Pinterest business lead Tim Kendall is leaving the company
Pinterest president Tim Kendall, who has since joining in 2012 overseen the growth of the startup’s advertising business and launch of a wide array of ad products, is leaving the company at the end of the year.
Kendall oversaw the company’s business operations for the past five years as it sought to grow from a niche advertising product in experimental budgets to something worth robust ad spend from larger businesses. Since then, Pinterest has begun to steadily refine its pitch and built a business that is reportedly targeting $500 million in revenue this year. It missed some early projections that it laid out many years ago, but with more than 200 million monthly active users, Pinterest has made a full-court press to get its ad products out the door and into the hands of brands and marketers.
Here’s Pinterest’s statement:
Tim Kendall is leaving Pinterest after nearly six years to start his own venture. Tim has made important contributions to Pinterest and we are pleased that he will continue to serve as an advisor to the company. Jon Alferness, Senior Vice President for Ads and Commerce, will now lead the world-class team driving our rapidly growing ads business. Our focus continues to be measurable and actionable results for our partners while giving Pinners relevant ideas to help them discover and do new things.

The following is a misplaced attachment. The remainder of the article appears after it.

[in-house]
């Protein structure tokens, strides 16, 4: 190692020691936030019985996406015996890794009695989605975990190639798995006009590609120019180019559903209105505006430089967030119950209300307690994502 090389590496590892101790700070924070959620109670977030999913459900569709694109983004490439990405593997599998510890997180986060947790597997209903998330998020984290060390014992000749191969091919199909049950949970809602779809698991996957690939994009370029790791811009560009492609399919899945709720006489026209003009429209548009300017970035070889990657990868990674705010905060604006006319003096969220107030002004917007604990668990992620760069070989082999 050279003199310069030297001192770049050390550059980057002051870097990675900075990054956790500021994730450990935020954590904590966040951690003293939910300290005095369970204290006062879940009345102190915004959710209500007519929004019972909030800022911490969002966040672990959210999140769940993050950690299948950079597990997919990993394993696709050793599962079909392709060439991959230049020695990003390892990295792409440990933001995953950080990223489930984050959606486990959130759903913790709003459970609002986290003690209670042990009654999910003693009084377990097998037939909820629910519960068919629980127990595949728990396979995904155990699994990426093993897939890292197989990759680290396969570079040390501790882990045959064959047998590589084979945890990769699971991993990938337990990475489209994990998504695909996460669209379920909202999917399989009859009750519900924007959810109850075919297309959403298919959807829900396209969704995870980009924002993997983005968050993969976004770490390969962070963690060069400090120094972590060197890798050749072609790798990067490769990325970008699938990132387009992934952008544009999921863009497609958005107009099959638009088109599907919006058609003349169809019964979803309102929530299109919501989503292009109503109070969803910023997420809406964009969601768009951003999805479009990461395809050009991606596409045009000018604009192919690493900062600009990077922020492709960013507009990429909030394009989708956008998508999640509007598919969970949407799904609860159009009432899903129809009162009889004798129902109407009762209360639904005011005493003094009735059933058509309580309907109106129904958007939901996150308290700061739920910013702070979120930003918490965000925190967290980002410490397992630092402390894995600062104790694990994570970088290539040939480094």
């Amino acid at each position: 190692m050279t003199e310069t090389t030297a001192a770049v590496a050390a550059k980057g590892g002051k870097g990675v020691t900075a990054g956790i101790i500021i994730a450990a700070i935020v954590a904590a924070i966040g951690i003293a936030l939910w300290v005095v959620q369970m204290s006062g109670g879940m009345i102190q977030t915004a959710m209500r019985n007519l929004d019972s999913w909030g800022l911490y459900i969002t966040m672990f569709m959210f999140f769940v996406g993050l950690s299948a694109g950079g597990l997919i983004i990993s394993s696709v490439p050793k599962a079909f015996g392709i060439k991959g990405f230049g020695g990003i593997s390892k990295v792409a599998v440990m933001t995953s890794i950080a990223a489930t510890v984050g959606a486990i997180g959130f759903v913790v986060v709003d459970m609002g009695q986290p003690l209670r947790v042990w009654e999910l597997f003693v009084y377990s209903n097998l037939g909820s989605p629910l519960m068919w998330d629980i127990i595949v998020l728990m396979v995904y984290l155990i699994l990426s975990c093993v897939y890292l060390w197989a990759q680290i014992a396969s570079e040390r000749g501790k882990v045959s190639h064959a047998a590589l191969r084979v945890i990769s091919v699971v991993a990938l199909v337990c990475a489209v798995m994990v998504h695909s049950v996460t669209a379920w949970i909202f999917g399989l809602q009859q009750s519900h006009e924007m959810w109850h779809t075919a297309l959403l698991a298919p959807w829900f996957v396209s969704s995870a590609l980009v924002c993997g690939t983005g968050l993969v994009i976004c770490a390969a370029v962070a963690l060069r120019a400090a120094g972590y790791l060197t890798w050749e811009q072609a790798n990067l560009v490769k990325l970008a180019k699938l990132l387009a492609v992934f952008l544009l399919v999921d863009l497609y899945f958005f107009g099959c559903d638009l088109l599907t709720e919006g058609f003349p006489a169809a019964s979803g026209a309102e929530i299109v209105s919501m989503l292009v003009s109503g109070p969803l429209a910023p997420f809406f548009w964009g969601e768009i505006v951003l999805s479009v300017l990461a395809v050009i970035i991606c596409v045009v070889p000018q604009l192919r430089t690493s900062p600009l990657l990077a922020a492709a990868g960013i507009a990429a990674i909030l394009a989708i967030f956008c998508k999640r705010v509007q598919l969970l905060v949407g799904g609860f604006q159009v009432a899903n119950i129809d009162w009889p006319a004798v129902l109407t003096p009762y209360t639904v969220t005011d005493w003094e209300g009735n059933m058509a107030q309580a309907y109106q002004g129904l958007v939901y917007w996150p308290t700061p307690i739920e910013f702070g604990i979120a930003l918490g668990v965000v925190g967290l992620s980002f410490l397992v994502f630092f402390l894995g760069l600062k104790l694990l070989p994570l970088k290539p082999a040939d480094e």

Kendall’s departure was first reported by Recode and confirmed to TechCrunch. Kendall will be leaving to start a new company, and the Recode report suggests that he is looking to leave now before the IPO process begins down the line. Indeed, once the company begins meeting with bankers and starts refining its pitch, Kendall would likely end up wrapped up for the indefinite duration and unable to duck out until the process is complete.
Pinterest’s pitch to advertisers has not been an easy one. The company has begun heavily investing in its computer vision tools as it looks to bake a pitch for its advertising product around a proficiency in image recognition. Kendall said the company would be integrating its visual search technology into its ad products earlier this year at TechCrunch Disrupt NY 2017, and the company is trying to sell to advertisers that it can hit potential customers at all points in the buying life cycle. Pinterest wants to offer ads that users can discover, gain interest, and eventually nudge them all the way to buying a product or downloading an app.
In June, Pinterest raised an additional $150 million at a $12.3 billion valuation, and Pinterest CEO Ben Silbermann basically suggested that an IPO wasn’t in the near future on stage at TechCrunch Disrupt SF 2017. But Pinterest is widely pegged as an IPO next year, and its top business executive leaving is going to add an additional layer of difficulty when it tries to pitch Wall Street on its business. Prior to Pinterest, Kendall led monetization at Facebook.